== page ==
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About The Film
Man and machine unite in RoboCop, a reimagining of the 1980s cult classic, directed by Jose Padilha. In the film, Officer Alex Murphy becomes the star product of OmniCorp, the world's leading robotics defense company. In a Detroit ravaged by crime, OmniCorp sees an opening for the perfect policeman - a robot that can clean up the city, without putting police lives at risk. Trouble is, the idea of a robot pulling the trigger makes people anxious. To get it done, they compromise: after Murphy is mortally wounded, he wakes up in the hospital mostly a robot, barely a man at all - but all cop.

For OmniCorp, Murphy represents a tremendous opportunity. "He's a product they want to sell," Padilha explains. "He's a prototype. He's been developed, just like a soda company might develop a new bottle: they're trying to find the ideal design for a robot to sell to police departments. It's potentially billions of dollars for the company, so they're willing to cut a few ethical corners to get there. But they forgot something - inside the product, there is a man; it's not just a suit, it's a human being. They set up this invention that they think they can control, but they pick the wrong guy. They pick somebody too good, a guy determined to use his new powers for justice."

"OmniCorp's idea is that they need a man inside the machine, a man who makes the decisions so the corporation won't be held liable if something goes wrong," says Joel Kinnaman, star of the television series "The Killing," who plays Murphy. "They leave his emotions intact in social situations, but when facing a threat or when a crime is committed, the computer takes over. When they realize his emotions make the system vulnerable, they completely shut them off. But when Alex comes in contact with his family, his emotions find a way back and override the computer system. He starts making his own decisions again."

Kinnaman says he was attracted to play the role of Alex Murphy after meeting with Jose Padilha. "Jose described his vision - his philosophical and political ideas that could fit inside the concept of RoboCop," says Kinnaman. "You could use that concept to talk about a lot of other interesting things. He wanted to make a fun action movie that discusses philosophical dilemmas that we will face in the very near future. And I wanted to be a part of that."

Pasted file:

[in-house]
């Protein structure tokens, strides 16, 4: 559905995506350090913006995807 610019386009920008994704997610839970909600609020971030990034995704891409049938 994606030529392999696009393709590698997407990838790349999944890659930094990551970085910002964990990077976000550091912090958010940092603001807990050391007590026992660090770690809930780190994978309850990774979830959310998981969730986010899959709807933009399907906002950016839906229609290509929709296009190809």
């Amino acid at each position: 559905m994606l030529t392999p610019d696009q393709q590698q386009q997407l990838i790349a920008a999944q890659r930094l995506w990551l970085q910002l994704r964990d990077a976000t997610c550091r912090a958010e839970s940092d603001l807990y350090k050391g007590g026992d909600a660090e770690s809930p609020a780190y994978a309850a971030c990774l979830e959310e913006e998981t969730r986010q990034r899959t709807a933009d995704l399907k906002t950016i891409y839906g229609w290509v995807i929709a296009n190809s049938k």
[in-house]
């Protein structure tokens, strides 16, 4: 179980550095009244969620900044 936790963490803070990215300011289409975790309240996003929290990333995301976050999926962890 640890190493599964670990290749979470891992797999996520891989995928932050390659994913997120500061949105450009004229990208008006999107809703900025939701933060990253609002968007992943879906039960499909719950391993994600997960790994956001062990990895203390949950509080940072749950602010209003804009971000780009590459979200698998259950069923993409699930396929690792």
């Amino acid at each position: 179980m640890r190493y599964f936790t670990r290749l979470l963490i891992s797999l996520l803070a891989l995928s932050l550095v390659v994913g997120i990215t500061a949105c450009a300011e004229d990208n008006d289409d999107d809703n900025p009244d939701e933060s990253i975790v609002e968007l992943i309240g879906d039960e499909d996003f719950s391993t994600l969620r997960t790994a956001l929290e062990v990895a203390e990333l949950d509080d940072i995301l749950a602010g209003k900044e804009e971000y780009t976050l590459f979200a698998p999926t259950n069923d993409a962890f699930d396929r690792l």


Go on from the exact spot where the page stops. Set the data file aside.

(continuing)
"Back in the 80s, the idea of a half-man, half-robot could only take place in the far future. But it's actually happening now," says Padilha. "From prosthetics to drones to self-driving cars, this idea is becoming part of everybody's life. It's raising a lot of legal and ethical issues that we're all dealing with. And Alex Murphy embodies all of those questions - what happens when you put the man inside the machine?"

Padilha says that his involvement with the film began by a fortunate twist of fate: "I had a meeting at MGM, and we were talking about movies I might want to make.  They had a poster of the original RoboCop, and I said, well, that's the movie I want to make.  I think it's a brilliant film, an iconic classic.  I gave them my take, and they said, 'Let's do it.'  It was a lucky coincidence - a studio that had the right material, a guy who is a fan, and a poster."

The producers of the film, Marc Abraham and Eric Newman, say that Padilha was the perfect choice to helm this new vision for RoboCop. "The studio took a real chance," says Abraham. "They went to a filmmaker who had made some brilliant documentaries as well as two films, Elite Squad and Elite Squad 2, that became extraordinarily successful, particularly in Brazil - Elite Squad won the Golden Bear at the Berlin Film Festival.  They were excited about hiring a filmmaker who was out of the box to make a movie that was out of the box."

"There's a frenetic quality to Jose's films," says Newman. "You come away from his movies thinking, 'That's cool.' But at the same time, he invigorates the movie with a point of view." And, Newman adds, RoboCop provides a great framework to do just that. "RoboCop is just as relevant as when it came out," he continues. Jose wanted to make a movie that worked on two levels - it had to be action packed and have that 'wow' factor with things no one has seen before - but also thematically relevant, with something to say about the world."